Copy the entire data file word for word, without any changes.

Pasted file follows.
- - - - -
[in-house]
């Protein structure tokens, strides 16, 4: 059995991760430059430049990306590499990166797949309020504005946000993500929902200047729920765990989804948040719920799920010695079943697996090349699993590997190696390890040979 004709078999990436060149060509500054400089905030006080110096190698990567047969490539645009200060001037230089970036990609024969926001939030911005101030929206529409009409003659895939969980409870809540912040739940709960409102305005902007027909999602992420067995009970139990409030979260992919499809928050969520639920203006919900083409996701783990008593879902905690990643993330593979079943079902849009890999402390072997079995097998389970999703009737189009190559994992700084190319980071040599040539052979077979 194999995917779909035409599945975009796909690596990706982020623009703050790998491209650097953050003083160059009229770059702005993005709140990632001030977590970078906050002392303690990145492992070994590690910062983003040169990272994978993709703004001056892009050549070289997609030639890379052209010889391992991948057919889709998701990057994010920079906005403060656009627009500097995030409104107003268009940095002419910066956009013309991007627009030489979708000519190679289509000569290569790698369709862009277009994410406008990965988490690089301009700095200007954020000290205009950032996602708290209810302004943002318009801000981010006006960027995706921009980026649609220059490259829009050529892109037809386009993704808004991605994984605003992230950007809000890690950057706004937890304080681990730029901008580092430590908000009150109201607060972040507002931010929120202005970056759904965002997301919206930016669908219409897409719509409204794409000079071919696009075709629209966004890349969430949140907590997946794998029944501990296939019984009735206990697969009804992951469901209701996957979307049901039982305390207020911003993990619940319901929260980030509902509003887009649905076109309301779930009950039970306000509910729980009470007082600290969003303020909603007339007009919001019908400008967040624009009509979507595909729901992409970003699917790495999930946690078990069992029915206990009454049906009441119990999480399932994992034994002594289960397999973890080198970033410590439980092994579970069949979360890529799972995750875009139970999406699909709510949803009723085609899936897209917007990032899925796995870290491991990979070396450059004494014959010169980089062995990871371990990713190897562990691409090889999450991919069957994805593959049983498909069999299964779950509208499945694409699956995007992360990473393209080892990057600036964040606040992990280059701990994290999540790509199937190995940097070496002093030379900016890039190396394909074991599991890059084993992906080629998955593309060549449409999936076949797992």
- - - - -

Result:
[in-house]
């Protein structure tokens, strides 16, 4: 059995991760430059430049990306590499990166797949309020504005946000993500929902200047729920765990989804948040719920799920010695079943697996090349699993590997190696390890040979 004709078999990436060149060509500054400089905030006080110096190698990567047969490539645009200060001037230089970036990609024969926001939030911005101030929206529409009409003659895939969980409870809540912040739940709960409102305005902007027909999602992420067995009970139990409030979260992919499809928050969520639920203006919900083409996701783990008593879902905690990643993330593979079943079902849009890999402390072997079995097998389970999703009737189009190559994992700084190319980071040599040539052979077979 194999995917779909035409599945975009796909690596990706982020623009703050790998491209650097953050003083160059009229770059702005993005709140990632001030977590970078906050002392303690990145492992070994590690910062983003040169990272994978993709703004001056892009050549070289997609030639890379052209010889391992991948057919889709998701990057994010920079906005403060656009627009500097995030409104107003268009940095002419910066956009013309991007627009030489979708000519190679289509000569290569790698369709862009277009994410406008990965988490690089301009700095200007954020000290205009950032996602708290209810302004943002318009801000981010006006960027995706921009980026649609220059490259829009050529892109037809386009993704808004991605994984605003992230950007809000890690950057706004937890304080681990730029901008580092430590908000009150109201607060972040507002931010929120202005970056759904965002997301919206930016669908219409897409719509409204794409000079071919696009075709629209966004890349969430949140907590997946794998029944501990296939019984009735206990697969009804992951469901209701996957979307049901039982305390207020911003993990619940319901929260980030509902509003887009649905076109309301779930009950039970306000509910729980009470007082600290969003303020909603007339007009919001019908400008967040624009009509979507595909729901992409970003699917790495999930946690078990069992029915206990009454049906009441119990999480399932994992034994002594289960397999973890080198970033410590439980092994579970069949979360890529799972995750875009139970999406699909709510949803009723085609899936897209917007990032899925796995870290491991990979070396450059004494014959010169980089062995990871371990990713190897562990691409090889999450991919069957994805593959049983498909069999299964779950509208499945694409699956995007992360990473393209080892990057600036964040606040992990280059701990994290999540790509199937190995940097070496002093030379900016890039190396394909074991599991890059084993992906080629998955593309060549449409999936076949797992």